Just as he sometimes does before burying a goal or dishing a pass, Evgeny Kuznetsov hesitated for a moment in advance of delivering a line he knew was going to land well.
“He’s Russian Crosby,” said Kuznetsov, suppressing at least a partial grin.
The man in question is Vadim Shipachyov and this is where we clarify that the Russian centre wears No. 87, which gave Kuznetsov the leverage for a Sidney Crosby comparison he might not otherwise make. But just for fun, let’s retroactively emphasize the word “might.”
Shipachyov, whose Russian team downed Norway 3-0 on Monday at the world hockey championship in Moscow, has raised more than a few eyebrows while leading the tournament in scoring. With rumours swirling on both sides of the Atlantic Ocean that he could take his game to the NHL next fall, expect every shifty move Shipachyov makes the rest of the way to attract more and more attention.
Shipachyov has three goals and eight assists in six games while playing between NHL rookie-of-the-year nominee Artemi Panarin and Evgeni Dadonov, Shipachyov’s teammate with St. Petersburg SKA in the KHL. (All three played for St. Petersburg before Panarin joined the Chicago Blackhawks last summer.)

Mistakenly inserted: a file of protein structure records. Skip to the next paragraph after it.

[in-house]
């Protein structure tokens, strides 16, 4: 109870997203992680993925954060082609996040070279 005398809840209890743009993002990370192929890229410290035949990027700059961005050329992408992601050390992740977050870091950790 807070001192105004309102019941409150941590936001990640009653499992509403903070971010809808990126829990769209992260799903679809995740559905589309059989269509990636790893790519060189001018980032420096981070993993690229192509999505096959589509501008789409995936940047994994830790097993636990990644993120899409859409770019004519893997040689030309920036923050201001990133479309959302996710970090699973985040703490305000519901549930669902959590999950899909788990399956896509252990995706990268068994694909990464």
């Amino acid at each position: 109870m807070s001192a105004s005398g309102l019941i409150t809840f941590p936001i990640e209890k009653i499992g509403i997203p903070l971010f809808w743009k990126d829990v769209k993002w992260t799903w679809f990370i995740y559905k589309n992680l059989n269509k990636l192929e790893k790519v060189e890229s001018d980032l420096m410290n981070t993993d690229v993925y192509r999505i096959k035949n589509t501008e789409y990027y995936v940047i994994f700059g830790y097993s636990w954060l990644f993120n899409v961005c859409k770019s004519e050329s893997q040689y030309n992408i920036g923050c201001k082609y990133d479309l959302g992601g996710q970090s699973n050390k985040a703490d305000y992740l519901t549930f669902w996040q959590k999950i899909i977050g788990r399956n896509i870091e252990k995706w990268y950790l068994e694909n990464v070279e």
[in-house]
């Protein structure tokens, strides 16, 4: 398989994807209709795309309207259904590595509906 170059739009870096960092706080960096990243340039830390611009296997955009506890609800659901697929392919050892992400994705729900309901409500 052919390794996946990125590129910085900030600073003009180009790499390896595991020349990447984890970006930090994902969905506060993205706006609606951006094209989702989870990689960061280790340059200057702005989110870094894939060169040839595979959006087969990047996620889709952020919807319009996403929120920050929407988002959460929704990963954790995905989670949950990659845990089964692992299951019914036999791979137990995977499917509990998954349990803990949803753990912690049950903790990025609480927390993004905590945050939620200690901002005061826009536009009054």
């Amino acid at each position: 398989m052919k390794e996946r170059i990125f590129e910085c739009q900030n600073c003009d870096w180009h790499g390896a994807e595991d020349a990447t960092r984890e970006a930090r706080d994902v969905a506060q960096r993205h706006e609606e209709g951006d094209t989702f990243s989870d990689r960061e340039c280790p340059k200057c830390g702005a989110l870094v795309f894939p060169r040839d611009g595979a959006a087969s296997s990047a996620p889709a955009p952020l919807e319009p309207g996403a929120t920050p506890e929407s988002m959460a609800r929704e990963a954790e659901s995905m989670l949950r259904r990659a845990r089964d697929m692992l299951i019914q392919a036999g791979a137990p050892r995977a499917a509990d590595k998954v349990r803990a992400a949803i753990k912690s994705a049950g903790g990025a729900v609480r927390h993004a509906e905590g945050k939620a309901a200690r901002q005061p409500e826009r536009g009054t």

With Shipachyov acting as the line’s router, the trio has been staging one giant game of keep away with opponents. The uncanny chemistry even caused Kuznetsov to toss out a reference from a bygone era.
“Like Red Machine play, 20 years ago,” he said.
The latest example of their brilliance came in the second period against Norway when Shipachyov showed the patience of a hunter in a tree to wait out Norwegian captain and former NHL defenceman Ole-Kristian Tollefsen in front of the net. When Tollefsen dropped to the ice, Shipachyov sent a beautiful pass to Panarin that the latter easily deposited into the empty cage.
“You pretty much never know which way he’s going to go,” said Tollefsen.
That’s why fans of a few NHL clubs — there’s chatter the offence-challenged Montreal Canadiens have interest — are hoping Shipachyov’s next juke could be a hard cut west toward the best league in the world. Panarin, made that move better than anyone dared to dream, registering 30 goals and 77 points in 80 games while playing beside Patrick Kane.
While Panarin carries more of a finisher label, Shipachyov is a born set-up man. He led the KHL with 43 assists in 54 outings and his playmaking ability was evident well before he teed up Panarin on Monday. Some of his best work came below the hashmarks, where Shipachyov, on more than one occasion, spotted open teammates as if he was watching the game from 15 rows up in the stands.
As for the number on his back, we can only assume it’s inspired by reasons that match Crosby’s.
“Same age, probably,” Kuznetsov offered.
The Washington Capitals centre was right — Shipachyov shares a 1987 birthday with the Pittsburgh Penguins captain. At 29, he’s old enough that the NHL’s entry-level contract restrictions won’t apply to him as they did to the 1991-born Panarin. If Shipachyov opts to sign an NHL deal, the only factors impacting term and dollars will be his level of play.
And as anybody who’s been watching the worlds can tell you, No. 87 has got game.